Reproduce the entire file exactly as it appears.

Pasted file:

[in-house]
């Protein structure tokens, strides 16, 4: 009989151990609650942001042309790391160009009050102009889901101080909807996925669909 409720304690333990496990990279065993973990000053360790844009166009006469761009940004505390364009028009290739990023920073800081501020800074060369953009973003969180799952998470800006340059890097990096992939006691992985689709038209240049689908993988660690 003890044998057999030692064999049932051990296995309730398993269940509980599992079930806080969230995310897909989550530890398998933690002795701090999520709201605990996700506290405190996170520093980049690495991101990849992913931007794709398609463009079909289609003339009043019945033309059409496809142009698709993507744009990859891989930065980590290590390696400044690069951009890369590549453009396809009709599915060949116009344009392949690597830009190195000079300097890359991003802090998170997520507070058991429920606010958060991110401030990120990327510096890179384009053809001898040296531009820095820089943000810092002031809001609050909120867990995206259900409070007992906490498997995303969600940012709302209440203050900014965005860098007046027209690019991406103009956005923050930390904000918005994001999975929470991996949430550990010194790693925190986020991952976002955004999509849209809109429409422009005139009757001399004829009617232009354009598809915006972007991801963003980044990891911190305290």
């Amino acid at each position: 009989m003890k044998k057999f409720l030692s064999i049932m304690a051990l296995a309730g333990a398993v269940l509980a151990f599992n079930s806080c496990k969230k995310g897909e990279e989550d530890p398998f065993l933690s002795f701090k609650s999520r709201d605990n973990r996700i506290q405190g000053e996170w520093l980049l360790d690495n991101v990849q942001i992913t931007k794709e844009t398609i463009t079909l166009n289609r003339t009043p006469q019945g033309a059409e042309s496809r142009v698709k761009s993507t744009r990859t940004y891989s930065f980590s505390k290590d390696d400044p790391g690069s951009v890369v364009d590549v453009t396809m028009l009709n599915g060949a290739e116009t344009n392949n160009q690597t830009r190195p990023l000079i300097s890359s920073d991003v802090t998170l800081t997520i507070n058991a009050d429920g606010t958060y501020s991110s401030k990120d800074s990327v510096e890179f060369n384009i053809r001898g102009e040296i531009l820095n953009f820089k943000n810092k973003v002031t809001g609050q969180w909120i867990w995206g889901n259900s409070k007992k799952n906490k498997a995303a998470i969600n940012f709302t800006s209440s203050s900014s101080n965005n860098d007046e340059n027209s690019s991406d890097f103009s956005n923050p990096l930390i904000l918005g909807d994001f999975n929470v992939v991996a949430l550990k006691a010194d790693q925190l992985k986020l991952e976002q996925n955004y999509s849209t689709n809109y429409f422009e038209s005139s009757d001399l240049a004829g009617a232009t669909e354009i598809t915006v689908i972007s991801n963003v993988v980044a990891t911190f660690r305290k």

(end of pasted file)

[in-house]
């Protein structure tokens, strides 16, 4: 009989151990609650942001042309790391160009009050102009889901101080909807996925669909 409720304690333990496990990279065993973990000053360790844009166009006469761009940004505390364009028009290739990023920073800081501020800074060369953009973003969180799952998470800006340059890097990096992939006691992985689709038209240049689908993988660690 003890044998057999030692064999049932051990296995309730398993269940509980599992079930806080969230995310897909989550530890398998933690002795701090999520709201605990996700506290405190996170520093980049690495991101990849992913931007794709398609463009079909289609003339009043019945033309059409496809142009698709993507744009990859891989930065980590290590390696400044690069951009890369590549453009396809009709599915060949116009344009392949690597830009190195000079300097890359991003802090998170997520507070058991429920606010958060991110401030990120990327510096890179384009053809001898040296531009820095820089943000810092002031809001609050909120867990995206259900409070007992906490498997995303969600940012709302209440203050900014965005860098007046027209690019991406103009956005923050930390904000918005994001999975929470991996949430550990010194790693925190986020991952976002955004999509849209809109429409422009005139009757001399004829009617232009354009598809915006972007991801963003980044990891911190305290």
């Amino acid at each position: 009989m003890k044998k057999f409720l030692s064999i049932m304690a051990l296995a309730g333990a398993v269940l509980a151990f599992n079930s806080c496990k969230k995310g897909e990279e989550d530890p398998f065993l933690s002795f701090k609650s999520r709201d605990n973990r996700i506290q405190g000053e996170w520093l980049l360790d690495n991101v990849q942001i992913t931007k794709e844009t398609i463009t079909l166009n289609r003339t009043p006469q019945g033309a059409e042309s496809r142009v698709k761009s993507t744009r990859t940004y891989s930065f980590s505390k290590d390696d400044p790391g690069s951009v890369v364009d590549v453009t396809m028009l009709n599915g060949a290739e116009t344009n392949n160009q690597t830009r190195p990023l000079i300097s890359s920073d991003v802090t998170l800081t997520i507070n058991a009050d429920g606010t958060y501020s991110s401030k990120d800074s990327v510096e890179f060369n384009i053809r001898g102009e040296i531009l820095n953009f820089k943000n810092k973003v002031t809001g609050q969180w909120i867990w995206g889901n259900s409070k007992k799952n906490k498997a995303a998470i969600n940012f709302t800006s209440s203050s900014s101080n965005n860098d007046e340059n027209s690019s991406d890097f103009s956005n923050p990096l930390i904000l918005g909807d994001f999975n929470v992939v991996a949430l550990k006691a010194d790693q925190l992985k986020l991952e976002q996925n955004y999509s849209t689709n809109y429409f422009e038209s005139s009757d001399l240049a004829g009617a232009t669909e354009i598809t915006v689908i972007s991801n963003v993988v980044a990891t911190f660690r305290k």